Earth Day is April 22, marking 51 years of this opportunity to advocate for environmental protection and stewardship. There are many ways to drive meaningful action – at the Institute, many in our team conduct research to provide evidence-based guidance for policy action. Spanning topics as diverse as the impact of pollution on reproductive health, environmental contributors to cancer, and health system recovery after environmental disasters, our faculty and staff provide technical assistance, evaluation, and foundational knowledge to address pressing issues raised by environmental contamination and climate change. Many of us also volunteer at state and county parks, contribute to environmental protection organizations, promote recycling and low-waste purchasing, and other activities to move the needle. We’re eager to hear your ideas for new activities and research to ensure our planet is healthy for generations to come.
PRL-IHPS Focus on Environmental Health
Learn more about the work in environmental health of PRL-IHPS faculty. Tracey Woodruff, PhD, MPH serves as Director of UCSF’s Program on Reproductive Health and the Environment (PRHE) and as Director of EaRTH Center. Both centers work at the intersection of science, medicine, policy and community and prioritize filling gaps in knowledge that support clinical decision-making and public policy. Robert Hiatt, MD, PhD's research interests include cancer epidemiology, especially breast cancer, cancer prevention and screening, health services and outcomes research, the social determinants of cancer, and environmental exposures in early development related to cancer. He recently completed a study on the global impact of climate change on major cancers and what steps can be taken to lessen them. Read more.
Hospital organizational strategies associated with advanced EHR adoption
In a recent Health Services Research article, Julia Adler-Milstein, PhD, and colleagues provide some of the first national‐level data characterizing hospital organizational strategies surrounding electronic medical record (EHR) adoption and use, and identify which strategies are associated with adoption of advanced EHR functions. Read more
Predictors of shortages of opioid analgesics in the US: Are the characteristics of the drug company the missing puzzle piece?
In a recent PLoS One article, the first study to comprehensively characterize the market of opioid analgesics and to identify predictors of shortages was presented by Rosa Rodriguez-Monguio, PhD, and colleagues. This study characterized and assessed the incidence of shortages of opioid analgesics in the US in the period 2015–2019 and evaluated potential predictors to forecast the risk of shortages. Read more
California Dentists’ Engagement in Media Advocacy for Sugar Restriction Policies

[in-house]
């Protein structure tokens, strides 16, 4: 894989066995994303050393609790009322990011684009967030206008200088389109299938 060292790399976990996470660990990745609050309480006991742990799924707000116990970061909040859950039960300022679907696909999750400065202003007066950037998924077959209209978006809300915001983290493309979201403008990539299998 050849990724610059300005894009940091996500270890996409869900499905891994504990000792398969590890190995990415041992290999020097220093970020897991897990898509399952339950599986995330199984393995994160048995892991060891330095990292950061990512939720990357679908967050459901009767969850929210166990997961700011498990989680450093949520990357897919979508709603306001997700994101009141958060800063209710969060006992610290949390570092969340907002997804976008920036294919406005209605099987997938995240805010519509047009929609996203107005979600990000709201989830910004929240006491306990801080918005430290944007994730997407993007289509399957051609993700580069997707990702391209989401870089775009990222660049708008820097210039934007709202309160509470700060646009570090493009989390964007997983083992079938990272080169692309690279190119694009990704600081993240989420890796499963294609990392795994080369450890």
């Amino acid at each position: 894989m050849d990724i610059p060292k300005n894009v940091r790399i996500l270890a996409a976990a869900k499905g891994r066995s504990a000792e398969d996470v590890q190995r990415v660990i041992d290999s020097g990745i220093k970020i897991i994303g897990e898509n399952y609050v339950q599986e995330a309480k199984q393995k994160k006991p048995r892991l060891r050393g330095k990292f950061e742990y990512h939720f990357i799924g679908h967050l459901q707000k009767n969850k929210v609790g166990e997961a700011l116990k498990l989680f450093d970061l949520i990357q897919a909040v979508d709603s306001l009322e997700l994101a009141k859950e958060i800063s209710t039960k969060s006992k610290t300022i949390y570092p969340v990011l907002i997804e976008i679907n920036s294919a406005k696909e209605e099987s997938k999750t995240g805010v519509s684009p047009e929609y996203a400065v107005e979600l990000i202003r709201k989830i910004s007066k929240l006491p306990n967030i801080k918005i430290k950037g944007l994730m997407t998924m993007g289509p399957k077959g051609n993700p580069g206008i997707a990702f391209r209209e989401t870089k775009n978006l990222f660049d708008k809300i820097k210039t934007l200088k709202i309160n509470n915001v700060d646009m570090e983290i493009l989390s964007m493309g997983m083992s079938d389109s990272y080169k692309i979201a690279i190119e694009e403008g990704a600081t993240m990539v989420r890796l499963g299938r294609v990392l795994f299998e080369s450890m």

In a contested policy environment, California dentists have the potential to add oral health arguments for sugary beverage taxes to the policy and public discourse. In a recent JDR Clinical & Translational Research article, Cristin Kearns, DDS, MBA and colleagues reported findings from a survey of California Dental Association members to assess their participation in media advocacy activities (such as talking to a reporter, writing an editorial, or using social media) related to sugar, sugar guidelines, or sugar policy and to identify facilitators and barriers to participation. Read more
Medicare's New Device-Coverage Pathway -
Breakthrough or Breakdown?
In a recent New England Journal of Medicine Perspective article, Sanket Dhruva, MD and colleagues urge the Centers for Medicare and Medicaid Services (CMS) to rescind a rule that could substantially alter Medicare-coverage decisions for potentially innovative new medical devices. Read more
Justin White, Ph.D., is Assistant Professor of Health Economics in the UCSF School of Medicine, with joint appointments in the Philip R. Lee Institute for Health Policy Studies and the Department of Epidemiology and Biostatistics. He is also an affiliate of the Center for Tobacco Control Research and Education, the Helen Diller Family Comprehensive Cancer Center, and the Institute for Global Health Sciences at UCSF.
Dr. White studies how monetary and non-monetary incentives can be used to promote healthy behavior, informed by research from the field of behavioral economics. His main research focus is chronic disease prevention, notably tobacco cessation. He is currently testing several incentive-based interventions using randomized designs. This work is being undertaken in several countries, including Thailand, Indonesia, and the US. In other recent and ongoing projects, he is evaluating the health impacts of economic and social policies, including: sugar-sweetened beverage taxes, cash and food assistance programs, and poverty alleviation programs. Listen to the video above to hear more about what Dr. White is currently thinking about and working on.
PRL-IHPS Health Policy Grand Rounds
Health Policy and the Fight for Equitable Healthcare Outcomes:
Why Access Isn’t Enough
Alyce Adams, PhD
Stanford Medicine Innovation Professor
April 21, 12 - 1 pm, Webinar registration here 2020-21 UCSF Chancellor's Health Policy Lecture
Chief Medical Officer, Covered California
About The Philip R. Lee Institute for Health Policy Studies
The Philip R. Lee Institute for Health Policy Studies (PRL-IHPS) contributes to the solution of complex and challenging health policy problems through leadership in research, training, technical assistance, and public service. Our special competence lies in translating research across disciplines and fields to inform health policy. We undertake this work with a commitment to improve health and health care within local, state, national, and international communities and with a focus on improving the health of vulnerable populations.